By Sarah Lafen
Impunity Watch Desk Reporter, Europe
BERLIN, Germany — According to a report conducted by the German Interior Ministry, over 2,500 migrants in Germany were attacked in 2016 as the result of hate crimes. 560 migrants were injured, including 43 children. Nearly 1,000 of the attacks were on migrant housing, and 217 of the attacks were on refugee organizations and volunteers. An average of 10 attacks per day occured.
In February 2016, a neo-Nazi was sentenced to eight years in jail for burning down a sports hall which housed refugees and caused $3.7 million worth of damage. In another instance, a group of onlookers cheered as an asylum shelter in eastern Germany was engulfed in flames.
German authorities have recently tightened their refugee procedures, practicing stricter benefit rules, speeding up the process of removing failed asylum seekers, and paying refugees to voluntarily return to their home countries. Though the country is still struggling with a backlog of asylum applications, Germany’s intake of refugees fell in 2016 to 280,000 from 890,000 in 2015.
The German government issued a statement strongly condemning the violence on refugees, commenting that “people who have fled their home country and seek protection in Germany have the right to expect safe shelter.”
A left-wing politician with the Die Linke party, Ulla Jelpke, blames the violence on far-right extremism, and called upon the government to take stronger action to eliminate the violence. Jelpke asked whether “people have to die before the right-wing violence is considered a central domestic security problem and makes it to the top of the national policy agenda” and called on the government to “stop giving the impression through new tougher asylum laws that refugees are a threat.”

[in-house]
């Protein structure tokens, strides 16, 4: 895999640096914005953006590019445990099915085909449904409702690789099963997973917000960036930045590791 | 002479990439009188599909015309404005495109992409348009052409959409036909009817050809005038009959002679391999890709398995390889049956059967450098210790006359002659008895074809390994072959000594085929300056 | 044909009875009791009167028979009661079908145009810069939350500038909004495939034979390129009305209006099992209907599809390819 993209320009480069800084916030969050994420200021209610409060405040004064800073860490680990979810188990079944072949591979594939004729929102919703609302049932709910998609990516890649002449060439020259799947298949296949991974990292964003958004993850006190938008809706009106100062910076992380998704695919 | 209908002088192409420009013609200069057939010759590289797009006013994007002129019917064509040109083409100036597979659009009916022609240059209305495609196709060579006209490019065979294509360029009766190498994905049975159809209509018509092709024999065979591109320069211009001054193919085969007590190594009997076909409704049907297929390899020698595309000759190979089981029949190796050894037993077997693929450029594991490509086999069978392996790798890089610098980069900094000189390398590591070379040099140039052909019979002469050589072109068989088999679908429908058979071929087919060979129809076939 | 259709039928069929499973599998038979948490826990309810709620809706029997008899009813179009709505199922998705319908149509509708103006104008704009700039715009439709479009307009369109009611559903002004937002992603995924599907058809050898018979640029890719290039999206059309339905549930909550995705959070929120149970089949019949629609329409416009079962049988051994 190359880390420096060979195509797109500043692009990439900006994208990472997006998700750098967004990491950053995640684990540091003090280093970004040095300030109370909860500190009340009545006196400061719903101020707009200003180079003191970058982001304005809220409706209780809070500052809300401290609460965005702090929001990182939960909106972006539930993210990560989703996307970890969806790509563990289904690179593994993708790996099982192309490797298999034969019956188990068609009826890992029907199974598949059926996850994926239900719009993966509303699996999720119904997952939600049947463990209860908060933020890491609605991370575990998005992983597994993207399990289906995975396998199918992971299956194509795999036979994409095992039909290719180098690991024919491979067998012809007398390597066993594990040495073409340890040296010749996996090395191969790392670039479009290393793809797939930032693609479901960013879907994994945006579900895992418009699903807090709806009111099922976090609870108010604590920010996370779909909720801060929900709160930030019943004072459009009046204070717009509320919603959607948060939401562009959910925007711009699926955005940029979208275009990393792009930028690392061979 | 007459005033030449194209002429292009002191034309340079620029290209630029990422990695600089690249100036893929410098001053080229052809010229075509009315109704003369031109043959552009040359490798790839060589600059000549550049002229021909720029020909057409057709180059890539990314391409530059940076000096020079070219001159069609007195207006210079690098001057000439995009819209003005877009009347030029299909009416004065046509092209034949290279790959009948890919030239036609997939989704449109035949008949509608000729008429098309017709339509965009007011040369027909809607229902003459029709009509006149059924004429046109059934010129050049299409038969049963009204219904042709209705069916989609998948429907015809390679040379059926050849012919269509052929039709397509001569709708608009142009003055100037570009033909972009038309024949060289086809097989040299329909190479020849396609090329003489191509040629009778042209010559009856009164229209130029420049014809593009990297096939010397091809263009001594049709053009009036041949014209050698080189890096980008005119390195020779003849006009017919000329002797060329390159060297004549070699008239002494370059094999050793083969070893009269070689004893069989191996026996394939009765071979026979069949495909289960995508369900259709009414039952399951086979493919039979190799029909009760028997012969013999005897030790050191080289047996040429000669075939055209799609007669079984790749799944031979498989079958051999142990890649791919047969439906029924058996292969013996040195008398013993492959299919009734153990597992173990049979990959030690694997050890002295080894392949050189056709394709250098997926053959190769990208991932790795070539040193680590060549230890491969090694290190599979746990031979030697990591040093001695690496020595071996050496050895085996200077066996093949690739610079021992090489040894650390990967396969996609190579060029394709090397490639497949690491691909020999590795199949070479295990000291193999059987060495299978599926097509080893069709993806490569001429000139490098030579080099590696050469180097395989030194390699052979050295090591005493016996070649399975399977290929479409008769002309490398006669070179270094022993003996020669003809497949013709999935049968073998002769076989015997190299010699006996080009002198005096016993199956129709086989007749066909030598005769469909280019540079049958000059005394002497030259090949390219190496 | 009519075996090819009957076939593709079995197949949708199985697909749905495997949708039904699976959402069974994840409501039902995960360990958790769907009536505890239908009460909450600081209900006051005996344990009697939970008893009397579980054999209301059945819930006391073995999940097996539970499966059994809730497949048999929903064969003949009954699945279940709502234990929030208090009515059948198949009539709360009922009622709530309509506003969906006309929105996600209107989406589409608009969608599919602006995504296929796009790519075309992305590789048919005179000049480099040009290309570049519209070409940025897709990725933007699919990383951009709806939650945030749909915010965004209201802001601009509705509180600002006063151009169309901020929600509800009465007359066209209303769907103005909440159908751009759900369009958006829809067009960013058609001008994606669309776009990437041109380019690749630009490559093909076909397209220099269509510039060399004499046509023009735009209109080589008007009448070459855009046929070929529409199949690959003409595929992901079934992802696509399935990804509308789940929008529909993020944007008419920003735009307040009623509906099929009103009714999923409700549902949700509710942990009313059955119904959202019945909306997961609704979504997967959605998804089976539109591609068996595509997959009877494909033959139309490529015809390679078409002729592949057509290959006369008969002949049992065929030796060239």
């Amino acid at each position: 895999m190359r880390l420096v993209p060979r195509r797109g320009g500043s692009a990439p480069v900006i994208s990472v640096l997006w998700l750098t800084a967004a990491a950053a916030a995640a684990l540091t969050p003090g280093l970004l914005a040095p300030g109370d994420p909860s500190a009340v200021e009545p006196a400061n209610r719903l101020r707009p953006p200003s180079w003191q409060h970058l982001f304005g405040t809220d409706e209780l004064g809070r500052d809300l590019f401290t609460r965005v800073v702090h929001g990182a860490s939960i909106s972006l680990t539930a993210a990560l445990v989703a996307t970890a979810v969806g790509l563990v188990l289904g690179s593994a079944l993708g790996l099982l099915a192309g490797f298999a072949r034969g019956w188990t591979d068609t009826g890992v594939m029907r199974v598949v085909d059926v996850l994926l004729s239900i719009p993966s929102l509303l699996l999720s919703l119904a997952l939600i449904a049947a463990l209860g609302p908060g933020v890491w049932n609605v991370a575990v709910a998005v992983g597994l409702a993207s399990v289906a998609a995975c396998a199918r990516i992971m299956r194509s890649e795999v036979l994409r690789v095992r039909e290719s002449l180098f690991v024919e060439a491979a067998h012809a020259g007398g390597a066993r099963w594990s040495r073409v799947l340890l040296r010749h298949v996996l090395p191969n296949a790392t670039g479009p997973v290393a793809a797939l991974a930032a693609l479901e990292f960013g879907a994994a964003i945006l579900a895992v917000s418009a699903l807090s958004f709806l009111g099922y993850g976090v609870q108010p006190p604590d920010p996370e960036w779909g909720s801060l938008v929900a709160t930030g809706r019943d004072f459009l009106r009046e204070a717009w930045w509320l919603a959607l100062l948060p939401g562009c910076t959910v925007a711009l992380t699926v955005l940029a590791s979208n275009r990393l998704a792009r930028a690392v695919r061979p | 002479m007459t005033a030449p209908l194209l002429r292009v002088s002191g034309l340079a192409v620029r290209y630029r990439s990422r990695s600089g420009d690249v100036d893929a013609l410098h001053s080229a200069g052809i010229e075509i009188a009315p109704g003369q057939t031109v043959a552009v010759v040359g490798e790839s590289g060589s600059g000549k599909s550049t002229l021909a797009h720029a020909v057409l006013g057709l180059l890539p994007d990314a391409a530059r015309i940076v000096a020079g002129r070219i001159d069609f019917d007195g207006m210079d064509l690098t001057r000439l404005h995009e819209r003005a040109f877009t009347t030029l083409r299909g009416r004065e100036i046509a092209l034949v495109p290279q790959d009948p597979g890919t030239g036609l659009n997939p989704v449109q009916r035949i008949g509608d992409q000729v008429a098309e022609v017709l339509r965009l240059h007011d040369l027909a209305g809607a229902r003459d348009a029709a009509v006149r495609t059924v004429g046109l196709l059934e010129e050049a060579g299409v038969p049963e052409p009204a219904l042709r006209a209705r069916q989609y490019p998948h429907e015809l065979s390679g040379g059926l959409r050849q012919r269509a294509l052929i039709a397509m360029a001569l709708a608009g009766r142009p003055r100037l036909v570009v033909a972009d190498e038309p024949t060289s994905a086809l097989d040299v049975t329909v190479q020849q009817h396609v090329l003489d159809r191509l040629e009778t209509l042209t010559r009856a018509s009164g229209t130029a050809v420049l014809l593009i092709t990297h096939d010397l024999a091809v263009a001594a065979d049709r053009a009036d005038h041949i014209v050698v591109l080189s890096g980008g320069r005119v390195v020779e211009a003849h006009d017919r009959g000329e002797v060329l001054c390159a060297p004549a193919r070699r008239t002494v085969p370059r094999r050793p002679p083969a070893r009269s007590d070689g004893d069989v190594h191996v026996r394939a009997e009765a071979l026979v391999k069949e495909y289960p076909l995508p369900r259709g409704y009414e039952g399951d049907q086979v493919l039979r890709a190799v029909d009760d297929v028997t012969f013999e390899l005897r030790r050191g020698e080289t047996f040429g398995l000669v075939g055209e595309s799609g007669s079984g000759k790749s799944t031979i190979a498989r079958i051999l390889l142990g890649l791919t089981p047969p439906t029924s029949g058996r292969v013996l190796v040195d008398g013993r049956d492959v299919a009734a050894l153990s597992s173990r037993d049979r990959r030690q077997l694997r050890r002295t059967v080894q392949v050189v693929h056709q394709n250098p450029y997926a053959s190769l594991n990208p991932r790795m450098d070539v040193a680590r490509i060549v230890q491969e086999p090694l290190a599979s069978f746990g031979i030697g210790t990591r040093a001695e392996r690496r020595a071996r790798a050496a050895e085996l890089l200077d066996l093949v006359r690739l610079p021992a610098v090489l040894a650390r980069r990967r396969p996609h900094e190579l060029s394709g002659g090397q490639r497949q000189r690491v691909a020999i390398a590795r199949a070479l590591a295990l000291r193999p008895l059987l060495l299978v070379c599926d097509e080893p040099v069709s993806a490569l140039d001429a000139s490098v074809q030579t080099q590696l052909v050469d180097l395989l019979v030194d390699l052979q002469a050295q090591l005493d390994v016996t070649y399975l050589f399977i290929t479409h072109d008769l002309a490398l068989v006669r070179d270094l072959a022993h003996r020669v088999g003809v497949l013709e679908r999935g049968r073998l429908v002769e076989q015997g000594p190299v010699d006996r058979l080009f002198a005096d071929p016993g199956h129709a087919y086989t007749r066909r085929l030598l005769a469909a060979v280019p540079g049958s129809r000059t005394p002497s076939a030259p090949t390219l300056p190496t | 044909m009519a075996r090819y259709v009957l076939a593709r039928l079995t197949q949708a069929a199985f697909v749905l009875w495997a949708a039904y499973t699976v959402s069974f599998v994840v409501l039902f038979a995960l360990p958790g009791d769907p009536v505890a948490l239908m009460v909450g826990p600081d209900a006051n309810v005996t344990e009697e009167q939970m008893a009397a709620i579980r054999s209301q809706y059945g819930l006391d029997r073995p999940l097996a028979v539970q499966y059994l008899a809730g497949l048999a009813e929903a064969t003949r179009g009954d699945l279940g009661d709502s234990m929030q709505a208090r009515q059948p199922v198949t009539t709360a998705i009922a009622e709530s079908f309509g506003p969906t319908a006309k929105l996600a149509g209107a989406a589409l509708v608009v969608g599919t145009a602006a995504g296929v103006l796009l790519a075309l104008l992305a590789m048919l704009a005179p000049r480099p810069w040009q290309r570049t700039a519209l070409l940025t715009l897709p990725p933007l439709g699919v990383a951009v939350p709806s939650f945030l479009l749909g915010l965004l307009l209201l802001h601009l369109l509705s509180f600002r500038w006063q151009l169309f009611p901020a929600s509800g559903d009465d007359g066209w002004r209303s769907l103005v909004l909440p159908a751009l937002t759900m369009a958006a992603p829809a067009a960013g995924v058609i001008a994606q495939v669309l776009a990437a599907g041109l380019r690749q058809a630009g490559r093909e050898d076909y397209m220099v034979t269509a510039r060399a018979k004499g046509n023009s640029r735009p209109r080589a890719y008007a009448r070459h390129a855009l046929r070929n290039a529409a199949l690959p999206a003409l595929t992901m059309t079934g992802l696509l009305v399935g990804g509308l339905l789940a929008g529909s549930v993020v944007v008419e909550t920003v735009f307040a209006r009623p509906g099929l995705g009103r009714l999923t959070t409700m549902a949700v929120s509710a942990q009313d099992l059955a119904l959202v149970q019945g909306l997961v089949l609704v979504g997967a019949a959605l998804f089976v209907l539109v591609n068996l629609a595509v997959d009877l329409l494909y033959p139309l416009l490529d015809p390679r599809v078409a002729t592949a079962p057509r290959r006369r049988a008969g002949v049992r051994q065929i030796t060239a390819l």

International human rights group Amnesty International commented that “there are structural problems in Germany with how it prevents and deals with hate crimes.” Amnesty called for “better risk assessments, more protection at certain locations and prosecutions of these appalling racist crimes.”
2016 was the first year in which data was collected on the amount of attacks on refugees, so the total number of attacks cannot be compared with those of previous years.
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